US Warns ‘Horrific’ Outcome Nearing in Ukraine if Moscow Eschews Diplomacy

The most senior U.S. military officer warns Russia will end up blazing a path of death and devastation, for all sides, should it decide to resolve its differences with Ukraine by using military force. 

U.S. Chairman of the Joint Chiefs of Staff General Mark Milley issued the blunt admonishment Friday during a rare news conference at the Pentagon with Defense Secretary Lloyd Austin, where both men insisted tragedy could be avoided if Moscow was willing to pull back from the brink. 

“Given the type of forces that are arrayed, the ground maneuver forces, the artillery, the ballistic missiles, the air forces, all of it packaged together, if that was unleashed on Ukraine, it would be significant, very significant,” Milley told reporters. 

“It would result in a significant amount of casualties. And you can imagine what that might look like in dense urban areas,” he said. “It would be horrific. It would be terrible. And it’s not necessary.” 

The U.S. warning Friday comes as the standoff between Russia and Ukraine appears to have reached a tipping point. 

Putin’s call with Macron 

Senior U.S. defense officials cautioned that Russia had amassed sufficient firepower to launch a full-scale invasion at any time, while Russian President Vladimir Putin insisted in a phone call with French President Emmanuel Macron that the West had failed to adequately address Moscow’s security concerns.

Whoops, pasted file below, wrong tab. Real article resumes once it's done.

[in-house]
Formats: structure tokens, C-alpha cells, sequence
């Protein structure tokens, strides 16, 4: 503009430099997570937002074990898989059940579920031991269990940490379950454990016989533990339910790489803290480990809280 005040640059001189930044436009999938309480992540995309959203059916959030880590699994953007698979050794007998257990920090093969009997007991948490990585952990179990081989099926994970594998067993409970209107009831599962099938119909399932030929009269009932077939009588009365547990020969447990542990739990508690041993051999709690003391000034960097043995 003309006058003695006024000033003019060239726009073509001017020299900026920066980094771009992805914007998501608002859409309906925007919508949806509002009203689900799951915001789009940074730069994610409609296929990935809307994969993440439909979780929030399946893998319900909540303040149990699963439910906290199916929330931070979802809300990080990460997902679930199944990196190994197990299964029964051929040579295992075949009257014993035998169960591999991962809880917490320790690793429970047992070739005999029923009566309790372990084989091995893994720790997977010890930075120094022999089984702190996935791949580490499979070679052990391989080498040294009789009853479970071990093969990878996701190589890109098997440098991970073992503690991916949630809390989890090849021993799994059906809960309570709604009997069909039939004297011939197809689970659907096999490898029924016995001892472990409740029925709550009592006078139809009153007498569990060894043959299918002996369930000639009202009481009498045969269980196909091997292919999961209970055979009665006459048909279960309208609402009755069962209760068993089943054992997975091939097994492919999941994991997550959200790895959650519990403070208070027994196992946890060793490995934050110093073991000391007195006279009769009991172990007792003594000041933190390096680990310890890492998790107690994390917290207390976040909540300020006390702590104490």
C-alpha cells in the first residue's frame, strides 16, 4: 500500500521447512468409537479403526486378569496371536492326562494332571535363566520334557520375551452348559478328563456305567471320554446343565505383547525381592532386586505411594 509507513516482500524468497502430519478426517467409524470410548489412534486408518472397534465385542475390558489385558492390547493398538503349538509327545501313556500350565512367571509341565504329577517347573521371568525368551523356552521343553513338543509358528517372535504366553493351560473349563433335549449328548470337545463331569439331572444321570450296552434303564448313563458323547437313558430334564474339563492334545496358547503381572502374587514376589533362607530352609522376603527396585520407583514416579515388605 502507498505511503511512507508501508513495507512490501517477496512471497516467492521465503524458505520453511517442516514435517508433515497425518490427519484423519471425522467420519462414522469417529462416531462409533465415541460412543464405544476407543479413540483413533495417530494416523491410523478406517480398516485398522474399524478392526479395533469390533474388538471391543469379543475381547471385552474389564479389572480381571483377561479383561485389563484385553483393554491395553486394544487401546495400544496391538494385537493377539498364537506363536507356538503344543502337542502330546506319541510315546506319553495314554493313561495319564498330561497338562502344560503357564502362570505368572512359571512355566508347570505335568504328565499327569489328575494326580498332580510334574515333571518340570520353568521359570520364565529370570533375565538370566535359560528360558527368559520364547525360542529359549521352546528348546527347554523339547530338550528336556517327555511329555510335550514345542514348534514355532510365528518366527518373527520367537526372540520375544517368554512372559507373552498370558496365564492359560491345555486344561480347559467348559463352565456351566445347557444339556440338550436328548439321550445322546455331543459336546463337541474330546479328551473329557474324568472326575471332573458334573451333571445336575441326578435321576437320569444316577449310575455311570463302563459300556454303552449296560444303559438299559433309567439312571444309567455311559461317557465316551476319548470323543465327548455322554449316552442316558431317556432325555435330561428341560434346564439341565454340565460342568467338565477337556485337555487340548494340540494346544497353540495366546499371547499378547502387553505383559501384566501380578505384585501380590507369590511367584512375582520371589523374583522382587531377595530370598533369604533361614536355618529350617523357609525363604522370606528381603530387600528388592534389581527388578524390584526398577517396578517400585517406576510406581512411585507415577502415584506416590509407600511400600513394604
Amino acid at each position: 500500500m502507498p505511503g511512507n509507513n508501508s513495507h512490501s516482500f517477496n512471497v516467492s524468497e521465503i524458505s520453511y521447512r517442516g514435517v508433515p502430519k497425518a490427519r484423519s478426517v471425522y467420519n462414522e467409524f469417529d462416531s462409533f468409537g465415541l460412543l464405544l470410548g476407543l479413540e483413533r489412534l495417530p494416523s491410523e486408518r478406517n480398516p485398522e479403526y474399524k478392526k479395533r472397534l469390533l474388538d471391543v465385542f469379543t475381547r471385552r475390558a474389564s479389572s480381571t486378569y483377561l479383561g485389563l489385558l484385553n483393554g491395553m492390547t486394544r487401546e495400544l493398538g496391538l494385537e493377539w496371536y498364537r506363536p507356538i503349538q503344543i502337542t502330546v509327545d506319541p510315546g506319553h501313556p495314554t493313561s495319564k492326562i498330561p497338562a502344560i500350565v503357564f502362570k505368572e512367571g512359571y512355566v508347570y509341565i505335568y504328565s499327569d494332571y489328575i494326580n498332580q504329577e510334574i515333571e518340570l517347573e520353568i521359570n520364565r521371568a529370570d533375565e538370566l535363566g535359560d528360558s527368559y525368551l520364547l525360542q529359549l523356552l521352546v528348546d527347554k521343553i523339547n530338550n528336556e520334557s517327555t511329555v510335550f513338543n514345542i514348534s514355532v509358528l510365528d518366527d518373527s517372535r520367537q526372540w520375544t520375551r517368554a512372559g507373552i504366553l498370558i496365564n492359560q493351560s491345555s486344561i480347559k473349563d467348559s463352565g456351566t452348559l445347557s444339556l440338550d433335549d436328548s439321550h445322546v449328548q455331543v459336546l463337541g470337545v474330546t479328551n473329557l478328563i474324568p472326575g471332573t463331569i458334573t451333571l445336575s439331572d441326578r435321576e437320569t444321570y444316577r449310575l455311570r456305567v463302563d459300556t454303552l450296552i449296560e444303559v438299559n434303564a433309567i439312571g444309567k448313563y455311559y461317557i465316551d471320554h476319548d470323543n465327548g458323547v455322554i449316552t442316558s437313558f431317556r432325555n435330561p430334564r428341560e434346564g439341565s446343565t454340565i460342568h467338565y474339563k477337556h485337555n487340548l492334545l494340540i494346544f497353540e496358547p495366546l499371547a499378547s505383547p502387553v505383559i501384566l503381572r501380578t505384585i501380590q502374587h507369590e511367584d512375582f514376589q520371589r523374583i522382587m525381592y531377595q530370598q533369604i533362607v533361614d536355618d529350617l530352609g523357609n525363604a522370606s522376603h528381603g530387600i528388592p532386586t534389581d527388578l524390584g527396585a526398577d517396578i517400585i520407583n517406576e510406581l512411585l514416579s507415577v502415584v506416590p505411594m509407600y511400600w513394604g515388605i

Putin, according to the Kremlin, told Macron that the most recent Western diplomatic responses did not consider Russia’s concerns about NATO expansion such as stopping the deployment of alliance weapons near Russia’s border and rolling back its forces from Eastern Europe.  

Separately, Russian Foreign Minister Sergey Lavrov told Russian radio stations Friday that Russia did not want war with Ukraine but that it would protect its interests against the West if necessary.   

“If it depends on Russia, then there will be no war. We don’t want wars,” Lavrov said. “But we also won’t allow our interests to be rudely trampled, to be ignored.”   

Escalating tensions and rhetoric 

But the U.S. defense secretary pushed back, telling Pentagon reporters Friday that no one has done anything to lead Russia to encircle Ukraine with more than 100,000 troops. 

“There was no provocation that caused them to move those forces,” Austin said Friday at the Pentagon, calling out Moscow for a new wave of disinformation campaigns.

“Indeed, we’re seeing Russian state media spouting off now about alleged activities in eastern Ukraine,” he said. “This is straight out of the Russian playbook. And they’re not fooling us.” 

Austin also painted Moscow’s saber-rattling as counterproductive. 

“A move on Ukraine will accomplish the very thing Russia says it does not want — a NATO alliance strengthened and resolved on its western flank,” he said. 

But with no sign of give from any side — U.S. and NATO officials have repeatedly rejected Russia’s demands — there are growing concerns that fear or hysteria could spread, making an already fragile situation more perilous. 

“We don’t need this panic,” Ukrainian President Volodymyr Zelenskiy told a news conference in Kyiv on Friday, accusing U.S. leaders of talking up the possibility of conflict.

“Are tanks driving here on our streets? No. But it feels like this (reading the media),” he said. “In my opinion, this is a mistake. Because those are signals of how the world reacts.”

Despite the disagreement over rhetoric, U.S. and European officials said they continue to hold out hope that diplomacy can prevail. 

One senior U.S. administration official, talking to reporters on the condition of anonymity in order to discuss developments, said remarks like those Friday by Russian Foreign Minister Lavrov are a positive sign. 

“We welcome the message,” the official said. “We need to see it backed up by swift action.”